Disappointingly, there is a distinct lack of regulations governing the safety of energy storage facilities. As the global push for

Kristoffer Eldin, Dafo Energy Storage risks associated with energy storage, control them effectively.

Storage Protection, Sweden, examines the various storage, namely fire, and the measures needed to


electrification is still in its relatively early stages, ‘how best to ensure safety’ is still in early discussions for many insurers and government bodies and this is not something that has been shared widely across the market yet.

There are some advisory American standards, which some manufacturers and suppliers can choose to follow, such as UL 9540; however, these are not mandatory and are not replicated across the globe and into Europe, for instance. Without legal standards enforcing best practice safety measures, it too often will fall down to price, and battery storage facilities will ask – ‘what is the cheapest solution?’ The short-term answer is to opt for a lower-quality fire detection system that is not fit for purpose – or even to avoid selecting a system altogether. In the longer-term, however, there is a distinct trade off in price – as the cost of the risk once realised will often far outweigh the cost of selecting the right system from the outset.

In the absence of mandatory safety guidance, leaving critical safety decisions down to price at the hands of the organisations is incredibly dangerous.

Out with the old, in with the new…or not?

It is also not just new technology batteries causing the risk. With more electricity being used for almost every application, there is also a growing presence of old, scrap batteries in waste streams, which also need to be stored carefully, as they are subject to the same risks as newer batteries – on an arguably greater scale, due to the harsh environment created by the waste processing stream.

There is also an increasing presence of scrap batteries in manufacturing processes. For example, when car manufacturers have issues with batteries during development stages, these can be replaced in the final model (after the batteries have been manufactured on a large scale) to prevent faulty products being issued to consumers. In these situations, the former batteries are often discarded. However, they will need to be stored somewhere safely before being repurposed for use in alternative parts or models. Again, the same safety risks apply in these circumstances, which means they need to be considered within the facilities fire suppression system.

Overcoming risks to enable a safer, greener future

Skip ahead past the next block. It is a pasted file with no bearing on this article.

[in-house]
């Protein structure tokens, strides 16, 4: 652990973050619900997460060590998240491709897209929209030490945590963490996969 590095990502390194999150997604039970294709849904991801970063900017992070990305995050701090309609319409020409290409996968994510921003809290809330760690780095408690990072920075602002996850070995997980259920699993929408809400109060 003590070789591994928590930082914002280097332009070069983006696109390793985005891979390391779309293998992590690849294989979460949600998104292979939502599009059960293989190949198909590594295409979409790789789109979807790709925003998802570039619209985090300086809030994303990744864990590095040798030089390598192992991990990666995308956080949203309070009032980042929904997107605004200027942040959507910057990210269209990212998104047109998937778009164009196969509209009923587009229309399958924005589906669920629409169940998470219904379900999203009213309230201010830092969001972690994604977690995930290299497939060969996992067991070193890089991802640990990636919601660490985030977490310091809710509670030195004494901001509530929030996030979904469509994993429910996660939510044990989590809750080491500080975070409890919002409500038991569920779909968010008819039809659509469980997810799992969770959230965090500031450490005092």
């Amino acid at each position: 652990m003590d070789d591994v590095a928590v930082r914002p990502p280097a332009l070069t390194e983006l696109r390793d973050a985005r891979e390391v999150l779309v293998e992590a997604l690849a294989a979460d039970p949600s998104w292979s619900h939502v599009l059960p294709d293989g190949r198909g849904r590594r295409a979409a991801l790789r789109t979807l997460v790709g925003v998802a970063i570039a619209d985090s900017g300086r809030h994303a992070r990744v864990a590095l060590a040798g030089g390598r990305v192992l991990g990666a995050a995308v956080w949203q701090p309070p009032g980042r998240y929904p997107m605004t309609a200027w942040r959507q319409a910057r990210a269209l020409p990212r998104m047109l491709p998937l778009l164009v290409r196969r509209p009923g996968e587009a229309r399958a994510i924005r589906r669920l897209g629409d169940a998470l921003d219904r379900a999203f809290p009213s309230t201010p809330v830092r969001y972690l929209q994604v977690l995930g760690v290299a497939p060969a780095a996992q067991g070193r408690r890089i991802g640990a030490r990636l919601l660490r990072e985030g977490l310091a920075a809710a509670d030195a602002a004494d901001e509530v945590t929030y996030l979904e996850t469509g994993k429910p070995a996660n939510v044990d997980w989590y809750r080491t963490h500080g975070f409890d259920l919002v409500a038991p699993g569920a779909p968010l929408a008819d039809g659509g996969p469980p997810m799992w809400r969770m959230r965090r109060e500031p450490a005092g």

The first thing to note is that traditional fire detection and suppression systems will often not effectively eliminate risks for li-ion batteries, as, in thermal runaway a battery has the ability to produce its own source of oxygen, which propagates any flames from within, self-sustaining a fire. This makes suppression using traditional measures particularly challenging, as it needs to fight the fire from within the battery to control it effectively. There are other solutions being trialled, such as aerosols or powders, however, while these may take out initial flames, it will not halt the entire process or eliminate the safety risk.

Research has found that to extinguish these types of fires effectively, suppression systems need to apply huge quantities of water for extended periods of time – and this is just for a singular battery. For a whole unit of batteries storing energy for later use, the amount of water that would be required is amplified substantially – which is in direct contrast with the environmental initiatives that led to the need for an increase in energy storage capacity.

As a result, there is a need for a new, unique detection system. Following extensive research and testing into electric battery fires, Research Institutes of Sweden (RISE) and Dafo Vehicle Fire Protection uncovered that an early fire warning system, supported by targeted spot cooling ahead of thermal runaway is often the most effective way to prevent this from taking place within a li-ion battery, reducing the likelihood of fire and explosion.

The key is to detect a potential battery failure in its earliest possible stages, when the battery vents gases, before taking immediate action to cool. This will ultimately stop, or delay, a potentially dangerous situation from progressing, preventing the fire from developing further. Dafo have developed a unique system, which comprises of a cooling system built inside the energy rack for highly-efficient cooling.

By cooling the inside of the battery pack as soon as temperatures begin to rise, you’re able to contain the risk –mitigating its consequences across the entire energy storage facility, to mitigate potential damage to the facility and threat to life.

A risk destined to grow

Inevitably, as the world continues to demand more sustainable energy, energy storage facilities will increase and expand existing capacities to keep pace. This will have a knock-on effect on the likelihood of fires, increasing potential risks as a result.

Increasing sustainability is a must for the planet’s future – but doing so safely is critical for protecting people, surrounding assets, and the environment. As battery storage develops, it has to be about detecting risks in the earliest possible stages – with the appropriate, tailored detection solutions – and implementing spot cooling measures immediately.

Figure 1 . A renewable energy facility: providing power but presenting a new host of fire risks.
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Matt Harper, Invinity, Canada, highlights the importance of battery storage solutions in order to achieve a ‘just transition’ in the energy industry.